With six restaurants in the UK (five in London, one in Surrey) it’s no surprise that José Pizarro is often referred to as the ‘Godfather of Spanish cooking' in the UK.
Having lived in London for over 20 years, Pizarro opened his first tapas bar in Bermondsey, south-east London, in 2011, and has since gone from strength to strength, with his latest restaurant, José Pizarro at the Royal Academy of Arts, receiving rapturous reviews.
Aside from wowing customers with his famous Ibérico pork, Pizarro has written several cookery books on his native Spain, including a trio of regional ones on Andalusia, Catalonia and the Basque Country.
Carajamandanga (chilled tomato, courgette and cucumber soup)
The name of this recipe really makes me laugh. I have no idea where it comes from as it doesn’t make any sense in Spanish. You have to move all the muscles in your mouth and tongue to pronounce it!
This soup is essentially a member of the gazpacho family. Normally, you would chop all the ingredients together, but here I suggest making a smooth mixture with some of the ingredients as a dressing for the rest – it’s just delicious. Perfect for a hot day, or just whenever you’re in the mood – why not?
Prep time: 30 minutes, plus chilling time
100g stale white bread, torn
2 garlic cloves
800g tomatoes, chopped
2 tsp bittersweet pimentón de la Vera, or other smoked paprika
1 tbsp apple vinegar
1 red pepper, deseeded and chopped
1 courgette chopped
½ cucumber, peeled, deseeded and chopped
120g pitted black olives, roughly chopped
2 tbsp snipped chives
Extra virgin olive oil, for drizzling
Put the bread, water and garlic in a food processor and whizz together to form a smooth mixture with about the consistency of single cream. Add two-thirds of the tomatoes, along with the pimentón and vinegar. Season well and whizz again until smooth. You can add a splash of water if it's a little too thick.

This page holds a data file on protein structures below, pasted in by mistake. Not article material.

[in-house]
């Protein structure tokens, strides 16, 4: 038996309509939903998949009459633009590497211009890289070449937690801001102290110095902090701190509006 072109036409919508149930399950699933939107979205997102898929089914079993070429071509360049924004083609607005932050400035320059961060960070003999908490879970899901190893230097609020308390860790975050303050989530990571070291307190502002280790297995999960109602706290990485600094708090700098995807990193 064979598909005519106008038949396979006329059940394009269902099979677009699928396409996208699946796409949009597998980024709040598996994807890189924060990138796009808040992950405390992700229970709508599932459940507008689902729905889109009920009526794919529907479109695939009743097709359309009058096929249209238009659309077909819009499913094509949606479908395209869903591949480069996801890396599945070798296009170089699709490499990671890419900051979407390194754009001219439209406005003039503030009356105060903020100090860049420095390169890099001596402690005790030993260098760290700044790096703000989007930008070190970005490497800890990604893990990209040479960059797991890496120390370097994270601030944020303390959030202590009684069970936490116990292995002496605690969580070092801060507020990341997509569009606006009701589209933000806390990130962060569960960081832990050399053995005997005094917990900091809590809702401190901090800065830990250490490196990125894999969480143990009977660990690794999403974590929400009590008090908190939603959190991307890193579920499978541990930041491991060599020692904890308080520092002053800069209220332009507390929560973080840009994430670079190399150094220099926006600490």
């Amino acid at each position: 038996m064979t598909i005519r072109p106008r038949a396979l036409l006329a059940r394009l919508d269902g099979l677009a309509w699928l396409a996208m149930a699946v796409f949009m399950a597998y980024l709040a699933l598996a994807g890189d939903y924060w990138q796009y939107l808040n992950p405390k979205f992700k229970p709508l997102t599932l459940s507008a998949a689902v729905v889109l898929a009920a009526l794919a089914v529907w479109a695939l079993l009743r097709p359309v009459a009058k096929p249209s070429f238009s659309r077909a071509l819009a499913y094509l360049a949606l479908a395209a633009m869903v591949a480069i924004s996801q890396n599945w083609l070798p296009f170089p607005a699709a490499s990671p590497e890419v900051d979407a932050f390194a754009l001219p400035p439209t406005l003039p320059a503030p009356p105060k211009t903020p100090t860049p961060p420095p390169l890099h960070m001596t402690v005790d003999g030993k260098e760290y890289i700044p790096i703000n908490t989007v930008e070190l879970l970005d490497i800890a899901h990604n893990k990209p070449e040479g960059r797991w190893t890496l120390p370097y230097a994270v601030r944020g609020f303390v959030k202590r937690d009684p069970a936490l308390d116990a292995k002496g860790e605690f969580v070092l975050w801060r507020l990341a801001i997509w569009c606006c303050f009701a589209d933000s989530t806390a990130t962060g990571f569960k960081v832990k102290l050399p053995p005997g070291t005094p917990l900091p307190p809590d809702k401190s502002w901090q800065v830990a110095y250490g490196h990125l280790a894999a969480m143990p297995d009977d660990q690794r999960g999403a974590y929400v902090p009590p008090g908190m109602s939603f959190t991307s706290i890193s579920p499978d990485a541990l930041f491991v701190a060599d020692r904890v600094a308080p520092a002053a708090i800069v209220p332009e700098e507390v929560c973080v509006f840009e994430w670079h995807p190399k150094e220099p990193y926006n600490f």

Pour the mixture into a large bowl and add the remaining tomatoes. Reserve a couple of spoons of the pepper, courgette and cucumber for the garnish, then add the rest to the bowl. Check the seasoning, then chill for at least three hours.
To serve, scatter with the olives, vegetable garnish and chives and drizzle with extra virgin olive oil. Season with plenty of freshly ground black pepper and enjoy.
You can roast the peppers if you'd like the soup to have a softer flavour.
Barbecued shoulder of lamb with olive and herb crust and escalivada and potato parcel
Barbecuing seems to be more popular than ever, and it’s not just for summer. We are learning how important it is to spend time outdoors and be with our family and friends – and there’s no better way to do that than cooking. Escalivada is a mix of smoky grilled vegetables.
Prep time: 30 minutes
Cooking time: 1½-2 hours
175g pitted green olives
Finely grated zest of 1 lemon
3 garlic cloves
5 cured anchovies
Large handful of flat-leaf parsley
5 lemon thyme sprigs, leaves picked
Small handful of fresh mint
6 tbsp olive oil
2–2.2kg lamb shoulder, boned
For the escalivada and potato parcel
900g new potatoes, thickly sliced
1 red onion, cut into thin wedges
190g roasted red peppers from a jar
2 aubergines (eggplants), cut into small cubes
6 tbsp extra virgin olive oil
1 tbsp sherry vinegar
2 tbsp chopped chives
Put the olives, lemon zest, garlic, anchovies, herbs and olive oil in a food processor and pulse to form a paste. Season well. Spread all over the inside and outside of the lamb
shoulder and set aside while you light the barbecue.
Light your coals and set up the barbecue for indirect cooking (this means the coals are on either side of the barbecue, leaving the middle free). Place a drip tray in the centre of